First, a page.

Do you ever have trouble communicating?
Miscommunication is a common problem for all of us. It happens all the time. It even occurs when we least expect it and we often don’t know it happened until it is too late.
Making ourselves understood isn’t always as easy as we think. However, there are numerous things we can do to improve our chances of being heard. It just takes a little attention to detail.
Better communication skills will help us to avoid arguments, achieve our goals and generally get more of what we want out of life.
Guidance to Avoid Miscommunication
Have you ever seen a person that is having trouble getting their point across try talking a little louder in hopes it will help them to be heard and understood?
I wished this worked, but it generally doesn’t. This is a perfect example of how we misdiagnose miscommunication problems. It doesn’t matter if we are communicating orally, in writing or visually, we often have a hard time figuring out the right things to do to communicate properly.
One of the steps I take when I want to improve an area of my life is to consult an expert. Therefore, I’ve gone to some of the greatest communicators in history to get their advice.
I’ve collected their quotes and distilled from them 10 powerful fundamentals to help us avoid miscommunication. I know you’ll find these helpful.
1. Never Assume You Were Heard Correctly
“The single biggest problem in communication is the illusion that it has taken place.”
~ George Bernard Shaw
When your message is important, always check to be sure you were understood correctly. This alone will avoid a great deal of miscommunication. This is exactly why pilots have to repeat back to air traffic controllers the instructions they were just given. It avoids a lot of disastrous mistakes.
2. Don’t Let Your Emotions Take Over
“Speak when you are angry – and you’ll make the best speech you’ll ever regret.”
~ Dr. Laurence J. Peter
We are far better at communicating our desired message when we are calm, cool and collected. In the heat of the moment, we often say things we don’t really mean or say it in a way that confuses our listener. Always take time to compose yourself before you deliver an important message.
3. Account for Personal Differences
“To effectively communicate, we must realize that we are all different in the way we perceive the world and use this understanding as a guide to our communication with others.” ~ Anthony Robbins
Effective communicators tailor their message to their audience. Do you speak the same to a young child as you do to your spouse? Most of us do not. However, we also usually fail to go far enough in adapting our message to our intended listeners or readers. We really need to get inside their heads if we want to be heard.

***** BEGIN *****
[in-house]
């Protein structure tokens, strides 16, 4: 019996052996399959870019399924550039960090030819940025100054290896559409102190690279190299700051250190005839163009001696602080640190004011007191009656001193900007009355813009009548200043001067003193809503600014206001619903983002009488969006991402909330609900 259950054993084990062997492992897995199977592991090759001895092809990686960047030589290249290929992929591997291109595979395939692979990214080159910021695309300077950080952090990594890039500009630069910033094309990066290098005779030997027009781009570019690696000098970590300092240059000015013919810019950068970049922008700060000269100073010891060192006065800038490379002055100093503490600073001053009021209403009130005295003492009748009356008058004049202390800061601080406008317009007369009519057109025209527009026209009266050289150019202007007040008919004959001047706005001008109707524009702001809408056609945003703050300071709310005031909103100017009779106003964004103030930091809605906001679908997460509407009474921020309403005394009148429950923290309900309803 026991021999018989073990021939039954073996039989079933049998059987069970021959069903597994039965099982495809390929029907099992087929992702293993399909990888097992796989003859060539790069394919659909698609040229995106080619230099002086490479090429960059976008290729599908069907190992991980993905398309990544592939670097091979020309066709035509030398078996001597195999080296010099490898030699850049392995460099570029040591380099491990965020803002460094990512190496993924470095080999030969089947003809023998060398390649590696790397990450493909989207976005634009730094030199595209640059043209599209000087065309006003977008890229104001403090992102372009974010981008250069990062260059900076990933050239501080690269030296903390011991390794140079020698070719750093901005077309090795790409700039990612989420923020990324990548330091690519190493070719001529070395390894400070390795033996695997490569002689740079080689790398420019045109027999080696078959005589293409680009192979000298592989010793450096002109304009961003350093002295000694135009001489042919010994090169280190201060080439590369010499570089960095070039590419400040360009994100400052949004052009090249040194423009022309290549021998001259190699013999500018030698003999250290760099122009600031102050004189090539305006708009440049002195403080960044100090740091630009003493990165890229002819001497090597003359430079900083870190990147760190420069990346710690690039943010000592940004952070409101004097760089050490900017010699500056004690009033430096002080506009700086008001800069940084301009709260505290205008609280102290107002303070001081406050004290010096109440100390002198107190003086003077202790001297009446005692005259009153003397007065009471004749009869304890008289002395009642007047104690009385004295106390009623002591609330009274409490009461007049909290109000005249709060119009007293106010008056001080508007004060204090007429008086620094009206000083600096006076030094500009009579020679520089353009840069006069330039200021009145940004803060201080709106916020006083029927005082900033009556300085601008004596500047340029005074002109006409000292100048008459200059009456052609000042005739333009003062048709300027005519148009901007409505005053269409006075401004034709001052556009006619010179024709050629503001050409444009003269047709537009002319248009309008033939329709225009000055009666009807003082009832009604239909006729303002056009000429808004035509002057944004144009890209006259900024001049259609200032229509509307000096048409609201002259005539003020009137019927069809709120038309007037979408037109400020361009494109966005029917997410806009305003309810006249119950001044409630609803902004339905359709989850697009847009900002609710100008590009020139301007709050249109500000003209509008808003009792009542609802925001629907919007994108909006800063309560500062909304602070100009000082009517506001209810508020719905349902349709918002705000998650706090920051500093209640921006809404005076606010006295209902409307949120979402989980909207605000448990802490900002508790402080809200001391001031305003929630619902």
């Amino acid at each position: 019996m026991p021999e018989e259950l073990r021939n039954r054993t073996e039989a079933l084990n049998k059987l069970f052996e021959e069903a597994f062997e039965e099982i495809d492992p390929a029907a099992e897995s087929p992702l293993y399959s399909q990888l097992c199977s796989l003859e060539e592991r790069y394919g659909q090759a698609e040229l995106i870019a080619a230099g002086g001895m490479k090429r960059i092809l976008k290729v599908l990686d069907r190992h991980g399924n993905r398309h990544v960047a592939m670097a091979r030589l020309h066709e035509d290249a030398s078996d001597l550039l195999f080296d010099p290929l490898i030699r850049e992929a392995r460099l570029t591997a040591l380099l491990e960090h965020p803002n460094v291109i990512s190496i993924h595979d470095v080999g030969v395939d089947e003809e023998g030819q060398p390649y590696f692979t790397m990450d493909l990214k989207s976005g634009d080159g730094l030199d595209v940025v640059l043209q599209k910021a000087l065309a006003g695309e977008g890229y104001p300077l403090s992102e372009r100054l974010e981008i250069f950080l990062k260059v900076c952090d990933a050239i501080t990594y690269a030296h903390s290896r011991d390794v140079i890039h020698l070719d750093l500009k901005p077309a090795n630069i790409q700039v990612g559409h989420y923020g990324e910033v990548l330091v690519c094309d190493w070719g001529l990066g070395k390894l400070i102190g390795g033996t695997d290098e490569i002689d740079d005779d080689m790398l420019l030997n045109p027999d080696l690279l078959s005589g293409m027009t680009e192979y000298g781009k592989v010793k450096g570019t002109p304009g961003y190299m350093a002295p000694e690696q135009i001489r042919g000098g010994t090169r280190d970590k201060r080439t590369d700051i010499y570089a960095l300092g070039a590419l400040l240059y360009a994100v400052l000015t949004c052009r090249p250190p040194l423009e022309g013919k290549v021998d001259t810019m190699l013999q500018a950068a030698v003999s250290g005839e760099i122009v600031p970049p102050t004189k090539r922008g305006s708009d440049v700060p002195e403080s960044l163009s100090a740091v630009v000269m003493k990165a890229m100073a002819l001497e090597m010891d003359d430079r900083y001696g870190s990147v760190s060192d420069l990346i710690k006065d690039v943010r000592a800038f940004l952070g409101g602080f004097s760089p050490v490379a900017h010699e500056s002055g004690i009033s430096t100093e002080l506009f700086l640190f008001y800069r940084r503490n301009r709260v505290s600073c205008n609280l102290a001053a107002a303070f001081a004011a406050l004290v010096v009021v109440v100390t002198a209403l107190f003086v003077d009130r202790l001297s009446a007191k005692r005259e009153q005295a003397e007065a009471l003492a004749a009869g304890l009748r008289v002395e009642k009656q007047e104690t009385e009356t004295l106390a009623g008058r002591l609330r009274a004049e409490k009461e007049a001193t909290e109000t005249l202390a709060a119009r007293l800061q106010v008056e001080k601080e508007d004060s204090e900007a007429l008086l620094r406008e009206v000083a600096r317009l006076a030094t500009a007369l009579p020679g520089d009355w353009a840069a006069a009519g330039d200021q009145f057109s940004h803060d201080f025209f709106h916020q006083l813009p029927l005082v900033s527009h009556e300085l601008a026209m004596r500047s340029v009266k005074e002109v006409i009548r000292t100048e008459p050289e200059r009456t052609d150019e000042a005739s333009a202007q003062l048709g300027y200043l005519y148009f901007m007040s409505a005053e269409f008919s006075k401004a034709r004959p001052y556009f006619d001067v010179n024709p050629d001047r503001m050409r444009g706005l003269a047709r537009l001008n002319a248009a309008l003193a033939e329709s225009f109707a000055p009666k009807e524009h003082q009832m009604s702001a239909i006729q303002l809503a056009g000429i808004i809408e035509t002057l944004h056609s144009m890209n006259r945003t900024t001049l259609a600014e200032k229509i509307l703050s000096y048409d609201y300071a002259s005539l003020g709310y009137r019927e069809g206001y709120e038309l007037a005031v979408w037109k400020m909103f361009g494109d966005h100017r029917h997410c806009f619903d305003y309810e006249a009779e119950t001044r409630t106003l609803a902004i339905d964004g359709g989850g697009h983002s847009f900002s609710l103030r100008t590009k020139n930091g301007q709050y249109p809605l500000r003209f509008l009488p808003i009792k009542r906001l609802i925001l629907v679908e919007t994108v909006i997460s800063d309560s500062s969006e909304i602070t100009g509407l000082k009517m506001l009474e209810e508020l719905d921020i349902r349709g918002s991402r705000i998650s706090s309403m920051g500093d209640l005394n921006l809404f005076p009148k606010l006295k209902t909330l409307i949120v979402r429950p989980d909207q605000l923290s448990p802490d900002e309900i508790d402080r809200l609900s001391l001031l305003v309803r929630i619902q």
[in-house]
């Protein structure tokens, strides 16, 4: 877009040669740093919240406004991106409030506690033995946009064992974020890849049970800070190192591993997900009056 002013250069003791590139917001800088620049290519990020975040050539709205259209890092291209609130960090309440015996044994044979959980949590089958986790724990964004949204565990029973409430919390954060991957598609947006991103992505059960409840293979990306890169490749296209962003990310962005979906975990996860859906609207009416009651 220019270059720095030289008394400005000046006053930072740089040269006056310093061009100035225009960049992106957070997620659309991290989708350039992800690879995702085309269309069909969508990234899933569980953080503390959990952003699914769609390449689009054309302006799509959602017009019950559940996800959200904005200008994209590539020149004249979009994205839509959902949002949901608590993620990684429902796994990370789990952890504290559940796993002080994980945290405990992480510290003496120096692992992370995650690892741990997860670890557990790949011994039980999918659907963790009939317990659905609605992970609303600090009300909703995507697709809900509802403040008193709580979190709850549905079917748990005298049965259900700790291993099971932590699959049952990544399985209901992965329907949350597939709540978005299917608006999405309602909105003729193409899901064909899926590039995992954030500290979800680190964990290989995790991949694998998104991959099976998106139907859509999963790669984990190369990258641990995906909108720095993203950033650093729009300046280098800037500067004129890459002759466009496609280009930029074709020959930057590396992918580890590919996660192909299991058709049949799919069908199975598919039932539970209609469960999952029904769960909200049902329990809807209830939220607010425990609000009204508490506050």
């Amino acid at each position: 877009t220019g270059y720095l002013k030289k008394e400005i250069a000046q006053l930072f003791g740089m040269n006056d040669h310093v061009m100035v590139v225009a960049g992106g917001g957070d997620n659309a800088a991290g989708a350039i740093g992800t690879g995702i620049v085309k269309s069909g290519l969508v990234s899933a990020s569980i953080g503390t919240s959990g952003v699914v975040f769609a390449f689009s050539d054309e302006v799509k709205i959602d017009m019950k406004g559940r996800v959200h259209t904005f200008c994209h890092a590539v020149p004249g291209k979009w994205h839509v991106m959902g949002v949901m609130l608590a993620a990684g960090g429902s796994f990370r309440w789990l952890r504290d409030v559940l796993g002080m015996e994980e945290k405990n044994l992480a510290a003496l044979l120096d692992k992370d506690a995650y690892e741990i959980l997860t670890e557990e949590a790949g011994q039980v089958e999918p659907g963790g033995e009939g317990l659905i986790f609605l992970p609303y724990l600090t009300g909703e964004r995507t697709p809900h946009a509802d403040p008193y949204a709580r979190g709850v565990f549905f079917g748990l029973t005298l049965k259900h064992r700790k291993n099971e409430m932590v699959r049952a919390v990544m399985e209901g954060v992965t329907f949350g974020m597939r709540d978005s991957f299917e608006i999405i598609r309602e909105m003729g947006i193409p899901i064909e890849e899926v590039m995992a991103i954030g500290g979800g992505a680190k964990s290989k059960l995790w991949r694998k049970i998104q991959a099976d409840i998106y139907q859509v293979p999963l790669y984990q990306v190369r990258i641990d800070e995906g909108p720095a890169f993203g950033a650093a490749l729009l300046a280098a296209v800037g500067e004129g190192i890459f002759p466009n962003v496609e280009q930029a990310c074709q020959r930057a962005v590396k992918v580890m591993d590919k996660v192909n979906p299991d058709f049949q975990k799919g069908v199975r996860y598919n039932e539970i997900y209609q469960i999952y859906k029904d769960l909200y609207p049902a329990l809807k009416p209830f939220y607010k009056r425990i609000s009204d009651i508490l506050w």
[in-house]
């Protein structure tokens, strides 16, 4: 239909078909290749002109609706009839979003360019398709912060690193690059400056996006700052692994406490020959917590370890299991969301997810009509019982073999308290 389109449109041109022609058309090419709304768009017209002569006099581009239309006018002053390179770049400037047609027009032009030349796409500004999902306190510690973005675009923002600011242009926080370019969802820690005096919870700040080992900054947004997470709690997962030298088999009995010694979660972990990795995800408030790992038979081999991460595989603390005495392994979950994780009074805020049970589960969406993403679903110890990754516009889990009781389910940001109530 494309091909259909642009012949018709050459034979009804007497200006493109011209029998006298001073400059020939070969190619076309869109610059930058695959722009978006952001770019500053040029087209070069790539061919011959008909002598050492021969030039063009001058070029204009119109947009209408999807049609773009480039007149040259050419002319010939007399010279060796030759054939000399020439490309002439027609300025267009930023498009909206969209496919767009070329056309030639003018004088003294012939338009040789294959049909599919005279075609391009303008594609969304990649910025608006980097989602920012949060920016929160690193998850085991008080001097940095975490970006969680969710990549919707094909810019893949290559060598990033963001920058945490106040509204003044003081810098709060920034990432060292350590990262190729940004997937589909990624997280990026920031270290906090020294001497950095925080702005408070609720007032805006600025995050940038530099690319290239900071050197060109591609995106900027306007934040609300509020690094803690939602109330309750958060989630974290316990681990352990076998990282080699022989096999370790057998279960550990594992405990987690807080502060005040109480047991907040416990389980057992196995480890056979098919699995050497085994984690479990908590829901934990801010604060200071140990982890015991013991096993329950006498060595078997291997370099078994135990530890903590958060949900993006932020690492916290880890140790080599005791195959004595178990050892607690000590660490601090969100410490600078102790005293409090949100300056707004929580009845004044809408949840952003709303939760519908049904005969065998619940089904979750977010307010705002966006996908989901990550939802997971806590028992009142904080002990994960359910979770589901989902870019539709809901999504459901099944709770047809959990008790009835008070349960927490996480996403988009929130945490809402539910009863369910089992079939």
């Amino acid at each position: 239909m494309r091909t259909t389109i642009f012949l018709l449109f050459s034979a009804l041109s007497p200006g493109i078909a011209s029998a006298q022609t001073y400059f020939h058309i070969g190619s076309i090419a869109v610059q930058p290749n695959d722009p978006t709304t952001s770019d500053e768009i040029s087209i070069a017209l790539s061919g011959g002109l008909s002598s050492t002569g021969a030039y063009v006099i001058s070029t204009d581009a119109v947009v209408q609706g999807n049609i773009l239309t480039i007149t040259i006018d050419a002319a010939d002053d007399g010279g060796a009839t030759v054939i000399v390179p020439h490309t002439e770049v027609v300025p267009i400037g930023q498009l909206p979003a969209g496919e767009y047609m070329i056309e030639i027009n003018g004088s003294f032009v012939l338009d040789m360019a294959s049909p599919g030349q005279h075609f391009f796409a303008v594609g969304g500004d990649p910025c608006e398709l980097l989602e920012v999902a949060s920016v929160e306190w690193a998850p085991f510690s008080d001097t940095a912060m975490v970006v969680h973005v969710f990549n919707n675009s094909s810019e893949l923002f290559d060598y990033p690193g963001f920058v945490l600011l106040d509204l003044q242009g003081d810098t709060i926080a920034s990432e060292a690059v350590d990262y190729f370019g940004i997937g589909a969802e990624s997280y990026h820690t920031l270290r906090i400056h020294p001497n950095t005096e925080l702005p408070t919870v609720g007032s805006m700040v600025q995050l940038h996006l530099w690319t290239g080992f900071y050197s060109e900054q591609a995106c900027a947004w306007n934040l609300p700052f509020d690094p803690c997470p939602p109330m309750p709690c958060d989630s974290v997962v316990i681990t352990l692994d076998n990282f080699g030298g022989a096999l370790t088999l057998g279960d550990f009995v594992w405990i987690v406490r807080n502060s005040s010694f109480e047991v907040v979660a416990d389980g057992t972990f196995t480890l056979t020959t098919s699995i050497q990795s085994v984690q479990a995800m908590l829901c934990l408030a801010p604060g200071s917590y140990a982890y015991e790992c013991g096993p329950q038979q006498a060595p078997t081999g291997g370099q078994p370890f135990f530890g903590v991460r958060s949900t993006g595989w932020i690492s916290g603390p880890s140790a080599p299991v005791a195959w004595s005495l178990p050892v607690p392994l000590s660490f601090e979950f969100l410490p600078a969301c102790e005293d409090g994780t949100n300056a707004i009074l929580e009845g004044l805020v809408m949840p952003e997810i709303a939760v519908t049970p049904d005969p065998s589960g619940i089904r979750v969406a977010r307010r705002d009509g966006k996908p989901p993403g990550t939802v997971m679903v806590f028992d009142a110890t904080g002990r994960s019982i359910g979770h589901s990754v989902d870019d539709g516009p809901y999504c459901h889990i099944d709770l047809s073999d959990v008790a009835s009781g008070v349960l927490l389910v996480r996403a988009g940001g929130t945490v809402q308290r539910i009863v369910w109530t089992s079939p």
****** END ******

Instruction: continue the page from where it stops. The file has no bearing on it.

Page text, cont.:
4. Prepare, Prepare, Prepare
“When I get ready to talk to people, I spend two thirds of the time thinking what they want to hear and one third thinking about what I want to say.” ~ Abraham Lincoln
As a general rule, none of us spend enough time preparing, editing and revising our message as we should. We also fail to test our message with a sample audience to verify it will be understood as we intended. How many times have you asked yourself, “What were they thinking?” Don’t let this happen to you! A well-prepared communicator has a much better chance of getting the right point across.
5. Be a Good Listener
“When people talk, listen completely. Most people never listen.”
~ Ernest Hemingway
Of course, communication is a two-way street. When others are talking, I’m usually formulating what I want to say next instead of really listening to them. The better we listen and understand their point of view, the better we’ll be able to communicate our ideas back.
“The more elaborate our means of communication, the less we communicate.”
~ Joseph Priestley
Always keep the K.I.S.S. principle at the front of your mind when you are composing an important message. Being simple and straightforward will usually get you the best results. Your intent is to be understood, not to impress.
7. Be Brief
“Many attempts to communicate are nullified by saying too much.”
~ Robert Greenleaf
When you say too much, your listener loses focus and often misses the point. Keep your message as brief as possible. Enough said.
8. Use GREAT Visual Aides
“Of all of our inventions for mass communication, pictures still speak the most universally understood language.” ~ Walt Disney
Visual aides when speaking or writing are superb ways to improve your chances of being heard and understood. You’ll find some excellent resources for designing top-notch visual aides in my article titled I’m Sorry I Blinked and Didn’t Hear You.
9. Never Pass Up an Opportunity to Practice
“The tongue is the only tool that gets sharper with use.”
~ Washington Irving
It is true that practice makes perfect. The more we practice good communication skills, the better we get. I’d also encourage you to invite someone to review your message that will provide honest feedback. This is how we learn and grow.
10. Don’t Forget About Body Language
“Saying nothing… sometimes says the most.”
~ Emily Dickinson
Remember, many experts believe that body language alone makes up more than 50% of what we communicate. Learn what to do and what not to do when it comes to body language. You can really confuse your audience if you get this wrong!
These Miscommunication Quotes Convey Great Wisdom
The wisdom in these quotes is priceless. Who better to learn from than some of the best communicators ever to live? Again, if you employ these fundamentals, you are sure to increase your chances of being heard. Now go out there and sell your ideas!
What other tips would you suggest for avoiding miscommunication? Leave a comment and let everyone in on it!
Photo by roland